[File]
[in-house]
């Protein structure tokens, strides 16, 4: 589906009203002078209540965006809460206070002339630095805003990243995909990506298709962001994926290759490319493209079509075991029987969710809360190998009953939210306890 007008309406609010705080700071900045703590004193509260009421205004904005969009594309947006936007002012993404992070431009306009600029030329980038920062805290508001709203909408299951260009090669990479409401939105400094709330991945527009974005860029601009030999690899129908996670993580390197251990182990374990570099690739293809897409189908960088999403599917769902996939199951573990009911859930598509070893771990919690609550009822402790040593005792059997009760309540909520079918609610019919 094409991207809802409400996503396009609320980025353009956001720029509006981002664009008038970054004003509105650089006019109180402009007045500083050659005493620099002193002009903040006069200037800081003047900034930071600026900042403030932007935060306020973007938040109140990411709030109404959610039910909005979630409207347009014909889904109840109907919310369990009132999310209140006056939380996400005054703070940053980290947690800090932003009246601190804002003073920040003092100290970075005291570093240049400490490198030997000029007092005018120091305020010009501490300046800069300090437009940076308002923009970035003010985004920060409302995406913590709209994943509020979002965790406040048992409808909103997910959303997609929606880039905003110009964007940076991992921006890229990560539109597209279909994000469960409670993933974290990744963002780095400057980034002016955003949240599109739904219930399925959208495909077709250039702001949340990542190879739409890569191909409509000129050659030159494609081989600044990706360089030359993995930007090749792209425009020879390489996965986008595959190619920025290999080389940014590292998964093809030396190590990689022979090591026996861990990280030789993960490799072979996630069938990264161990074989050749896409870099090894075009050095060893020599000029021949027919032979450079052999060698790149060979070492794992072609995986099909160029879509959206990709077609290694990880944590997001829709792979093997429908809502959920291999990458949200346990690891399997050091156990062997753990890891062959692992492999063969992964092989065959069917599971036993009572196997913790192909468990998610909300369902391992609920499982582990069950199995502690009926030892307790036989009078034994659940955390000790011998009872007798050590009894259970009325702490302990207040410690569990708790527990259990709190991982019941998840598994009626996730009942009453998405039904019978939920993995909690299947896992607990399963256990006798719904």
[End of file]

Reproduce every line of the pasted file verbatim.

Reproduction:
[in-house]
């Protein structure tokens, strides 16, 4: 589906009203002078209540965006809460206070002339630095805003990243995909990506298709962001994926290759490319493209079509075991029987969710809360190998009953939210306890 007008309406609010705080700071900045703590004193509260009421205004904005969009594309947006936007002012993404992070431009306009600029030329980038920062805290508001709203909408299951260009090669990479409401939105400094709330991945527009974005860029601009030999690899129908996670993580390197251990182990374990570099690739293809897409189908960088999403599917769902996939199951573990009911859930598509070893771990919690609550009822402790040593005792059997009760309540909520079918609610019919 094409991207809802409400996503396009609320980025353009956001720029509006981002664009008038970054004003509105650089006019109180402009007045500083050659005493620099002193002009903040006069200037800081003047900034930071600026900042403030932007935060306020973007938040109140990411709030109404959610039910909005979630409207347009014909889904109840109907919310369990009132999310209140006056939380996400005054703070940053980290947690800090932003009246601190804002003073920040003092100290970075005291570093240049400490490198030997000029007092005018120091305020010009501490300046800069300090437009940076308002923009970035003010985004920060409302995406913590709209994943509020979002965790406040048992409808909103997910959303997609929606880039905003110009964007940076991992921006890229990560539109597209279909994000469960409670993933974290990744963002780095400057980034002016955003949240599109739904219930399925959208495909077709250039702001949340990542190879739409890569191909409509000129050659030159494609081989600044990706360089030359993995930007090749792209425009020879390489996965986008595959190619920025290999080389940014590292998964093809030396190590990689022979090591026996861990990280030789993960490799072979996630069938990264161990074989050749896409870099090894075009050095060893020599000029021949027919032979450079052999060698790149060979070492794992072609995986099909160029879509959206990709077609290694990880944590997001829709792979093997429908809502959920291999990458949200346990690891399997050091156990062997753990890891062959692992492999063969992964092989065959069917599971036993009572196997913790192909468990998610909300369902391992609920499982582990069950199995502690009926030892307790036989009078034994659940955390000790011998009872007798050590009894259970009325702490302990207040410690569990708790527990259990709190991982019941998840598994009626996730009942009453998405039904019978939920993995909690299947896992607990399963256990006798719904």